Entrepreneurs are more susceptible to be influenced by an overconfidence bias than managers. But is it necessarily a bad thing?
A bias in a probabilistic reasoning is defined as a systematic divergence between a person’s judgment and a norm. The overconfidence bias refers to the tendency that some people have to overestimate the exactness of their first judgment as well as reassessing it when new information is brought up.
One of the most salient demonstration of the overconfidence effect is overplacement. It occurs when people rate themselves above others. For instance, Svenson found out through one of his research that 93% of American drivers rate themselves as better than the median.
So, why entrepreneurs tend to be more influenced by an overconfidence bias than non-entrepreneurs?
First of all, an entrepreneur usually faces a much more uncertain environment than a manager of a large organization. The simple desire to start a business requires a lot of decision-making for which there is little information available. In addition, actions to reduce uncertainty are generally costly and inefficient for entrepreneurs. As a result, an increased use of biases and heuristics facilitates the overall understanding of the market.
Also, the context in which entrepreneurs make decisions tends to be more complex than the context facing managers. Indeed, large organizations have generally developed rules and procedures that help managers when making choices. These “routines” practices can greatly reduce the complexity of decisions within large companies. Entrepreneurs do not have the chance to use these procedures. Therefore, using biases and heuristics usually allows them to make decisions that exploit opportunities in a short range of action.
If entrepreneurs use biases more extensively in their decision-making processes than managers of large organizations, it is mainly to save time and money.
We tend to think that the overconfidence bias has an extremely negative effect on our society and it’s probably due to one of its best known consequence : the illusion of control that some investors may exhibit when it comes to the stock market. They overestimate what they know compared to what others know. Meaning they don’t act rationally anymore which can obviously lead to destructive situations.
But what we should also see is the positive impact that overconfidence may have.
It is no secret that most of new ventures fail. Everyone knows that and yet some crazy, foolish, delusional adventurers decide to start their own businesses. In a very insightful paper, Dosi and Lovallo define entrepreneurs as “Optimistic Martyrs”. It’s based on the observation of a “probabilistically poor but socially useful” bet that some individuals take in creating their new ventures.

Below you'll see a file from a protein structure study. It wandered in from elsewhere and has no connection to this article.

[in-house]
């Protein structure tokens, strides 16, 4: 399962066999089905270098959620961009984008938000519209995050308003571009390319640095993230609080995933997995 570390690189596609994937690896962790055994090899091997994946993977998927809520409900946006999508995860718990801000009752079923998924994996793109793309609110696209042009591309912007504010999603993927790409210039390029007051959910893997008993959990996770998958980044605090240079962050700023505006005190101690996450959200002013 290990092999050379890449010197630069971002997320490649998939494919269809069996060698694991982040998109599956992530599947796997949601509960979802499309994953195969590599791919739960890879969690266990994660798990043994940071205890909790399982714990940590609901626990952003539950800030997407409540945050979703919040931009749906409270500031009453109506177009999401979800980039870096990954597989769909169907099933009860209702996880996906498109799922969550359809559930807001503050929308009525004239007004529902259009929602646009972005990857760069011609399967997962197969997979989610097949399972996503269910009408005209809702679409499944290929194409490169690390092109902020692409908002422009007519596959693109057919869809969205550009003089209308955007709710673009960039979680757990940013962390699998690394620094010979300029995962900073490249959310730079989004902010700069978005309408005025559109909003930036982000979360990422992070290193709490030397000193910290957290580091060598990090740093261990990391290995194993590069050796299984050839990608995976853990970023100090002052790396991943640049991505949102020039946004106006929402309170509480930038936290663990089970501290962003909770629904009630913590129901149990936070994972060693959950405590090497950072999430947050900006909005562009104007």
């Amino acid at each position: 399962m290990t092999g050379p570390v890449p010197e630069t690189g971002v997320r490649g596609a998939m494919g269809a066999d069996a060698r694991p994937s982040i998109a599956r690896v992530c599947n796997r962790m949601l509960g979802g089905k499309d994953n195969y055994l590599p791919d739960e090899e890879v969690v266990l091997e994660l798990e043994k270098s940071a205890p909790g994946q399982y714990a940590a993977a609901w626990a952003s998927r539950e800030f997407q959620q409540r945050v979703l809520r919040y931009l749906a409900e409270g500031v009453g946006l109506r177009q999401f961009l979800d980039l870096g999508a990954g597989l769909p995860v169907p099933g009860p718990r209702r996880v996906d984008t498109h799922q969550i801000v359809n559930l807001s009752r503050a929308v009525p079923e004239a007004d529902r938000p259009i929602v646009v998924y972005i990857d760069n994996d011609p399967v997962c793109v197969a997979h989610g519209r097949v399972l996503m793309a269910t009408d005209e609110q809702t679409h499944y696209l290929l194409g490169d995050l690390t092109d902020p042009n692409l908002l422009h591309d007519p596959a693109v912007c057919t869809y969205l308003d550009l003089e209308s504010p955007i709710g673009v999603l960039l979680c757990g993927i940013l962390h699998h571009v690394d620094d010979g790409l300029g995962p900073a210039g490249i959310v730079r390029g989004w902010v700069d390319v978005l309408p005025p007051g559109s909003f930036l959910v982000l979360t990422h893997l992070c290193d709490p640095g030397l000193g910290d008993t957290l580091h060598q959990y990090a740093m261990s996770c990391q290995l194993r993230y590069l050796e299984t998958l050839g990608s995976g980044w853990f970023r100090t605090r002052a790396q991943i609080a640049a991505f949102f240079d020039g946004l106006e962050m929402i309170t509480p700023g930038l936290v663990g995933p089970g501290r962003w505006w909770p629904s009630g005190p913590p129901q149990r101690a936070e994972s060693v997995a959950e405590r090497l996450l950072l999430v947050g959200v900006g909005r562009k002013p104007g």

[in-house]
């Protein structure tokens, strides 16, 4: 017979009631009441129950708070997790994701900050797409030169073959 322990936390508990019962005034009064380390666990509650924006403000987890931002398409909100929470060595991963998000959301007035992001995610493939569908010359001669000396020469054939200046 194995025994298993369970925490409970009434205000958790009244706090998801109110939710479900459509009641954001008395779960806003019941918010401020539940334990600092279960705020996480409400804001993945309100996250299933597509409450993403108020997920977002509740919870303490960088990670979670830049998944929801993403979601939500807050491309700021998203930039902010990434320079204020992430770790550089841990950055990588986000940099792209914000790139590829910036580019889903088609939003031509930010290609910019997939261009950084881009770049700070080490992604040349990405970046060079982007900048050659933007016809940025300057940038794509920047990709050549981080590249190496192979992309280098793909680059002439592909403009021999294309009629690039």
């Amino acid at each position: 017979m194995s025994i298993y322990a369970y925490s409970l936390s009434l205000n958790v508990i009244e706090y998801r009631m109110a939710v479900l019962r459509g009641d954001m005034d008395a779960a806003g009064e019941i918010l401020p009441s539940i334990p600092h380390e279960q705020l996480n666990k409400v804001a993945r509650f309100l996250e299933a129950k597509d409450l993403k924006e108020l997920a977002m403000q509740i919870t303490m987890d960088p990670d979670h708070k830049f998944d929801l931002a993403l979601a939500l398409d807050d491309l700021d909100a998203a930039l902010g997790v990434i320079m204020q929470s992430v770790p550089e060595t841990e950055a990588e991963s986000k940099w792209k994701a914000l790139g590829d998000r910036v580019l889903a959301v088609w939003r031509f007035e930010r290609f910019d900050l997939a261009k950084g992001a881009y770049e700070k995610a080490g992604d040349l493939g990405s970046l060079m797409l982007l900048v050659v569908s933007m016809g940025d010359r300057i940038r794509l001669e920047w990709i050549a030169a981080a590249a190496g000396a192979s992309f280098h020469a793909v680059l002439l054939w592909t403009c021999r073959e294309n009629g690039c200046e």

Arnold Cooper, Carolyn Woo and William Dunkelberg conducted a study on 2994 entrepreneurs by asking them two very simple questions: “What are the chances of success of your business? And “What are the chances of success of another company similar to yours? “. On average, 81% of founders felt that their business had a great chance of success, but only 59% were as optimistic about another company although similar to theirs. Even more impressive, one out of three entrepreneurs said his project had a 100% chance of success.
We must then acknowledge that overconfidence is of interest when it comes to the initial decision of starting a new company. Those who have the courage to start new ventures are those who most overrate their abilities relatively to others’. And it is a good thing so it forces the entrepreneur to move forward with his project.
Overconfidence is the kickstart.
Obviously, being aware of the consequences that it may have on future decisions is paramount. Indeed, overconfidence has also been shown to impact many other aspects of the entrepreneurial life and proved itself to have important strategic implications.
It may influence negotiations.
It may bias profit forecasts.
It may change entrepreneurs’ response to new information.
It may affect how founders represent their company when facing strategic partners or potential customers.
Companies can definitely collapse when there is a substantial lack of congruence between the entrepreneur’s perception of the environment and the actual environmental context.
Therefore, it’s important to always keep in mind that we all tend to overestimate our knowledge and predictions. Nevertheless, it’s even more important to be fearless and overconfident so you and your company can stand out from the crowd.
“I’ll be in there as the big favorite. But I play my best in the finals, in the important matches. That’s why I’m number one. There’s no secret… I’m not overconfident, but very confident.” — Roger Federer